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Presenting Data in Tabular Forms

In many cases, it is simplest to present users with a tabular view of a data set. In this section, we will present the Staff Manager application's main form, which consists of two QTableViews in a master–detail relationship. (The form is shown in Figure 13.4.) The master view is a list of departments. The detail view is a list of employees in the current department. Both views use QSqlRelationalTableModels, since both of the database tables they are presenting have foreign key fields. The relevant CREATE TABLE statements are shown on page 324.


Figure 13.4 The Staff Manager application

As usual, we use an enum to give meaningful names to the column indexes:

enum {
    Department_Id = 0,
    Department_Name = 1,
    Department_LocationId = 2

We will begin by looking at the MainForm class definition in the header file:

class MainForm : public QWidget


private slots:
    void updateEmployeeView();
    void addDepartment();
    void deleteDepartment();
    void editEmployees();

    void createDepartmentPanel();
    void createEmployeePanel();

    QSqlRelationalTableModel *departmentModel;
    QSqlRelationalTableModel *employeeModel;

    QWidget *departmentPanel;
    QDialogButtonBox *buttonBox;

To set up a master–detail relationship, we must make sure that when the user navigates to a different record (row), we update the detail table to show only the relevant records. This is achieved by the private updateEmployeeView() slot. The other three slots do what their names indicate, and the two private functions are helpers for the constructor.

Most of the constructor's code is concerned with creating the user interface, and setting up suitable signal–slot connections. We will focus on those parts that are relevant to database programming.


The constructor begins by calling two helper functions. The first creates and sets up the department model and view, and the second does the same for the employee model and view. We will look at the relevant parts of these functions after we have finished looking at the constructor.

The next part of the constructor sets up a splitter that contains the two table views, and also sets up the form's buttons. We will skip all this.

    connect(addButton, SIGNAL(clicked()), this, SLOT(addDepartment()));
    connect(deleteButton, SIGNAL(clicked()),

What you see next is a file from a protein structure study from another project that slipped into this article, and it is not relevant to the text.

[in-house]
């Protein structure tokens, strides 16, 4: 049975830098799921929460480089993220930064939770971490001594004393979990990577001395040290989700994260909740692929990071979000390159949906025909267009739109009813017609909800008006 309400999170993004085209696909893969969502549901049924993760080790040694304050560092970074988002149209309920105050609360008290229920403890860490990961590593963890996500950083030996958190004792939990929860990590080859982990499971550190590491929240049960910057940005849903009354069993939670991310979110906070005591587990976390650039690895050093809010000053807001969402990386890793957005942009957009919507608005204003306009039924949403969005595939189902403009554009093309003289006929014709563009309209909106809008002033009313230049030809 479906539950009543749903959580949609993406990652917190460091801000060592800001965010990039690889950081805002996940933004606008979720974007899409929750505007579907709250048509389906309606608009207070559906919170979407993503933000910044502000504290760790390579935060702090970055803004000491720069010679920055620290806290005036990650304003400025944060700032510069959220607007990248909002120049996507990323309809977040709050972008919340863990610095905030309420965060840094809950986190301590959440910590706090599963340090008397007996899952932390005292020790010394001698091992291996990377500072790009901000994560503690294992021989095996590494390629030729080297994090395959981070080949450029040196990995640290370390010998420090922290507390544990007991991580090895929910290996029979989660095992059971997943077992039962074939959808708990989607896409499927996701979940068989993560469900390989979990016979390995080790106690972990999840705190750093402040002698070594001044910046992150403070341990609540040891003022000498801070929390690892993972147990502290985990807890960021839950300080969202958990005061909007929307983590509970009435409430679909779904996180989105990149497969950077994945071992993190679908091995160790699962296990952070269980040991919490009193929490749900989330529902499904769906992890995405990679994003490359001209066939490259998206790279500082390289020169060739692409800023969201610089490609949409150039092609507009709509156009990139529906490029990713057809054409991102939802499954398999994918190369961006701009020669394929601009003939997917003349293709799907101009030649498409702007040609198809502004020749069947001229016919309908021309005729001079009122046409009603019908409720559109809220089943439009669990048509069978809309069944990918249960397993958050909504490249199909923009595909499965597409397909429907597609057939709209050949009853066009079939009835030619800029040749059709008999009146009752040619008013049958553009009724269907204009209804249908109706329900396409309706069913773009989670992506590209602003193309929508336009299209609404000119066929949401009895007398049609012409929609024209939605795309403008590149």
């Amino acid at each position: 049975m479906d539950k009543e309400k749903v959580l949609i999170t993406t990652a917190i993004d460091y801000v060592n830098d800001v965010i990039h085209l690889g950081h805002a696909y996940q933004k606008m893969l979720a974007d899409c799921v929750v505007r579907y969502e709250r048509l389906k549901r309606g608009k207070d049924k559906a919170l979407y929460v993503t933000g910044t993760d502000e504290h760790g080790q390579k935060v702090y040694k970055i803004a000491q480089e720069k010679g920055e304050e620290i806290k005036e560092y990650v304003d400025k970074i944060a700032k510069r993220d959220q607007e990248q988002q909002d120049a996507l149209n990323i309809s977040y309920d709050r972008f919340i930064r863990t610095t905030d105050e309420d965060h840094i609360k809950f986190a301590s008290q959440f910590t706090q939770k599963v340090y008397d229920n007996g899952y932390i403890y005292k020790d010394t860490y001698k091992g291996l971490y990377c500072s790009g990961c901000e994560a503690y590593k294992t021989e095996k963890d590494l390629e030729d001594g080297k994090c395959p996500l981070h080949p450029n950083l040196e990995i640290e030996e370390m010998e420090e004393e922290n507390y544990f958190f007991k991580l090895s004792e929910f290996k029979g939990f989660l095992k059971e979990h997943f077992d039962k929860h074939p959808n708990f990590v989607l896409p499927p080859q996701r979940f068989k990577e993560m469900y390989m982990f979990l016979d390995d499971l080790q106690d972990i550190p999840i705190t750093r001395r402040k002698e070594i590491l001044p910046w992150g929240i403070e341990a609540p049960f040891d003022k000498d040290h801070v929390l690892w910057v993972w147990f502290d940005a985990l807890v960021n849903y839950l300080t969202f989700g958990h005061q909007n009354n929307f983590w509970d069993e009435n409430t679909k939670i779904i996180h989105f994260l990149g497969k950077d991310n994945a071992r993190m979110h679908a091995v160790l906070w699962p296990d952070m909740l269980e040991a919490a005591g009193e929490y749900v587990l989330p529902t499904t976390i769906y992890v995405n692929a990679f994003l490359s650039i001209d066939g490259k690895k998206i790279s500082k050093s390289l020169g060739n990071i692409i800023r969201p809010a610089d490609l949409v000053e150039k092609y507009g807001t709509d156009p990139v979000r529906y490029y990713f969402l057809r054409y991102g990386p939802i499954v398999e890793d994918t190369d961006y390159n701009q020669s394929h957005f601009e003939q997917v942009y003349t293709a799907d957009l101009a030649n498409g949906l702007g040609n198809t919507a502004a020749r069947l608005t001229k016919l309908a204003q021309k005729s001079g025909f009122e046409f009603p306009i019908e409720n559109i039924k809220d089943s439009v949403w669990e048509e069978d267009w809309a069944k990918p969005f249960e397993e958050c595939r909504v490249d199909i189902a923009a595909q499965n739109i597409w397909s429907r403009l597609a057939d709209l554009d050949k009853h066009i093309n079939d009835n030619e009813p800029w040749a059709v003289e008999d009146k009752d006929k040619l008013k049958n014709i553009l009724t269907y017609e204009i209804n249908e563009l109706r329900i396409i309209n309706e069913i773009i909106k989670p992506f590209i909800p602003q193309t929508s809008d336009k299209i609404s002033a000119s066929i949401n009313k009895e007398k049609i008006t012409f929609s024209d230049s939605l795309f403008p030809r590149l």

this, SLOT(deleteDepartment()));
    connect(editButton, SIGNAL(clicked()), this, SLOT(editEmployees()));
    connect(quitButton, SIGNAL(clicked()), this, SLOT(close()));
    departmentView->setCurrentIndex(departmentModel->index(0, 0));

We connect the buttons to slots in the dialog, and we make sure that the first department is the current item.

Now that we have seen the constructor, we will look at the code in the createDepartmentPanel() helper function that sets up the department model and view:

void MainForm::createDepartmentPanel()
    departmentPanel = new QWidget;

    departmentModel = new QSqlRelationalTableModel(this);
            QSqlRelation("location", "id", "name"));
    departmentModel->setSort(Department_Name, Qt::AscendingOrder);
    departmentModel->setHeaderData(Department_Name, Qt::Horizontal,
                                   Qt::Horizontal, tr("Location"));

    departmentView = new QTableView;
    departmentView->setItemDelegate(new QSqlRelationalDelegate(this));
    departmentView->setColumnHidden(Department_Id, true);

    departmentLabel = new QLabel(tr("Depar&tments"));

            SIGNAL(currentRowChanged(const QModelIndex &,
                                     const QModelIndex &)),
            this, SLOT(updateEmployeeView()));

The code begins in a similar way to what we saw in the previous section when we set up a model for the employee table. The view is a standard QTableView, but because we have a foreign key, we must use a QSqlRelationalDelegate so that the foreign key's text appears in the view and can be changed by a combobox, instead of the raw ID.

We have chosen to hide the department's ID field since this is not meaningful to the user. We also stretch the last visible field, the department's address, to fill the horizontal space available.

The department view has its selection mode set to QAbstractItemView::SingleSelection, and its selection behavior set to QAbstractItemView::SelectRows. The mode setting means that users can navigate to individual cells in the table, and the behavior setting means that as the user navigates, entire rows are highlighted.

We connect the currentRowChanged() signal from the view's selection model to the updateEmployeeView() slot. This connection is what makes the master–detail relationship work, and ensures that the employee view always shows the employees for the highlighted department in the department view.

The code inside the createEmployeePanel() helper function is similar, but with some important differences:

void MainForm::createEmployeePanel()
    employeePanel = new QWidget;
    employeeModel = new QSqlRelationalTableModel(this);
            QSqlRelation("department", "id", "name"));
    employeeModel->setSort(Employee_Name, Qt::AscendingOrder);
    employeeModel->setHeaderData(Employee_Name, Qt::Horizontal,
    employeeModel->setHeaderData(Employee_Extension, Qt::Horizontal,
    employeeModel->setHeaderData(Employee_Email, Qt::Horizontal,

    employeeView = new QTableView;
    employeeView->setColumnHidden(Employee_Id, true);
    employeeView->setColumnHidden(Employee_DepartmentId, true);
    employeeView->setColumnHidden(Employee_StartDate, true);

    employeeLabel = new QLabel(tr("E&mployees"));

The employee view's edit triggers are set to QAbstractItemView::NoEditTriggers, effectively making the view read-only. In this application, the user can add, edit, and delete employee records by clicking Edit Employees, which invokes the EmployeeForm developed in the previous section.